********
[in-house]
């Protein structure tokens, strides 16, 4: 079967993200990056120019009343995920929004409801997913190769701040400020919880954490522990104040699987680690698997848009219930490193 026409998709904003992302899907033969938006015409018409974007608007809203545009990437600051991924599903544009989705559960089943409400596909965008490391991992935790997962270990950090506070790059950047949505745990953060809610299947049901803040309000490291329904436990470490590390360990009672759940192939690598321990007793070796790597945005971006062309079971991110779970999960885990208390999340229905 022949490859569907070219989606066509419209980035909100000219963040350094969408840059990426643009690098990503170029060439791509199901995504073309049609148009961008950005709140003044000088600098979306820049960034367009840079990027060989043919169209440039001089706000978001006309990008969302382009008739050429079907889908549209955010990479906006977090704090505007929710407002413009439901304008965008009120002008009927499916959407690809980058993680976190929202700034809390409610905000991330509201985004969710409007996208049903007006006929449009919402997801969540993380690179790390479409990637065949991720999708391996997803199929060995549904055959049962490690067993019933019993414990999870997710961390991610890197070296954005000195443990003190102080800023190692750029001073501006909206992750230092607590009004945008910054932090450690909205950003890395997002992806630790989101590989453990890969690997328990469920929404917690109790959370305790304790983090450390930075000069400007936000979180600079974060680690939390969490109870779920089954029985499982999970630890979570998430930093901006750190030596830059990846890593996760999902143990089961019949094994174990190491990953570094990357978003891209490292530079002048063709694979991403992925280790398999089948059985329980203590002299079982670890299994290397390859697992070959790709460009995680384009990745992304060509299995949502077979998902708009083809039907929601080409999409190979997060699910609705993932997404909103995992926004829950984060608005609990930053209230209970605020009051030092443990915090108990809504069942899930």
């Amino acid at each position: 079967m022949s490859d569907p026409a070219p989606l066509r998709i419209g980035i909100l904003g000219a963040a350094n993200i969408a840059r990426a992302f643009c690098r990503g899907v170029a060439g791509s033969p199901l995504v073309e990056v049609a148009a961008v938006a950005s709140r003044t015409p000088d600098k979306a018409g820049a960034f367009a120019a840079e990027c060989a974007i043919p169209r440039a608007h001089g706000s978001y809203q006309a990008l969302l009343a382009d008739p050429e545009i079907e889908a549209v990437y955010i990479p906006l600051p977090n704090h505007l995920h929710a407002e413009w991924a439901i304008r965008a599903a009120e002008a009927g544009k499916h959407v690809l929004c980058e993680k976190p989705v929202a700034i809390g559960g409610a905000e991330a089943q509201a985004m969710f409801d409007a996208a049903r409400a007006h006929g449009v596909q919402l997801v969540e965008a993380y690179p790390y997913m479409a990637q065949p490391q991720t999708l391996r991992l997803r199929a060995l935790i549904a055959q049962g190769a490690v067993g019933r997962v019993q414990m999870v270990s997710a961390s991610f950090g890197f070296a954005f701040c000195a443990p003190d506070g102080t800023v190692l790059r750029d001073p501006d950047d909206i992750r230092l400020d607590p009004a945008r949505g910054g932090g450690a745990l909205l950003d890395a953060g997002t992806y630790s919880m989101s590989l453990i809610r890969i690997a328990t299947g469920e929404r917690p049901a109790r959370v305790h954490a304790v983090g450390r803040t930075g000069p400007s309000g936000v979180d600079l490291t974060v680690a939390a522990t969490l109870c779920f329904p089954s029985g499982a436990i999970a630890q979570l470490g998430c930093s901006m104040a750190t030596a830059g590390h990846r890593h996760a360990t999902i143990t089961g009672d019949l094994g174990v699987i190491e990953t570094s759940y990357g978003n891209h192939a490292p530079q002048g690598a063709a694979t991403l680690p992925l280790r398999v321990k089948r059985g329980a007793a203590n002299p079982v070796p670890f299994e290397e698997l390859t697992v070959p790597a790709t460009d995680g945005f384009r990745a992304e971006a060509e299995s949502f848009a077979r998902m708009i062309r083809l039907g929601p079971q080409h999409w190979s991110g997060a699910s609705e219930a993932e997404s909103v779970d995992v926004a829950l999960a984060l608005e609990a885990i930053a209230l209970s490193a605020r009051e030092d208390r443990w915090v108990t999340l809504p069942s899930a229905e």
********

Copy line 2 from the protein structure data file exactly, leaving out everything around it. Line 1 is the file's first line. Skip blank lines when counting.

């Protein structure tokens, strides 16, 4: 079967993200990056120019009343995920929004409801997913190769701040400020919880954490522990104040699987680690698997848009219930490193 026409998709904003992302899907033969938006015409018409974007608007809203545009990437600051991924599903544009989705559960089943409400596909965008490391991992935790997962270990950090506070790059950047949505745990953060809610299947049901803040309000490291329904436990470490590390360990009672759940192939690598321990007793070796790597945005971006062309079971991110779970999960885990208390999340229905 022949490859569907070219989606066509419209980035909100000219963040350094969408840059990426643009690098990503170029060439791509199901995504073309049609148009961008950005709140003044000088600098979306820049960034367009840079990027060989043919169209440039001089706000978001006309990008969302382009008739050429079907889908549209955010990479906006977090704090505007929710407002413009439901304008965008009120002008009927499916959407690809980058993680976190929202700034809390409610905000991330509201985004969710409007996208049903007006006929449009919402997801969540993380690179790390479409990637065949991720999708391996997803199929060995549904055959049962490690067993019933019993414990999870997710961390991610890197070296954005000195443990003190102080800023190692750029001073501006909206992750230092607590009004945008910054932090450690909205950003890395997002992806630790989101590989453990890969690997328990469920929404917690109790959370305790304790983090450390930075000069400007936000979180600079974060680690939390969490109870779920089954029985499982999970630890979570998430930093901006750190030596830059990846890593996760999902143990089961019949094994174990190491990953570094990357978003891209490292530079002048063709694979991403992925280790398999089948059985329980203590002299079982670890299994290397390859697992070959790709460009995680384009990745992304060509299995949502077979998902708009083809039907929601080409999409190979997060699910609705993932997404909103995992926004829950984060608005609990930053209230209970605020009051030092443990915090108990809504069942899930």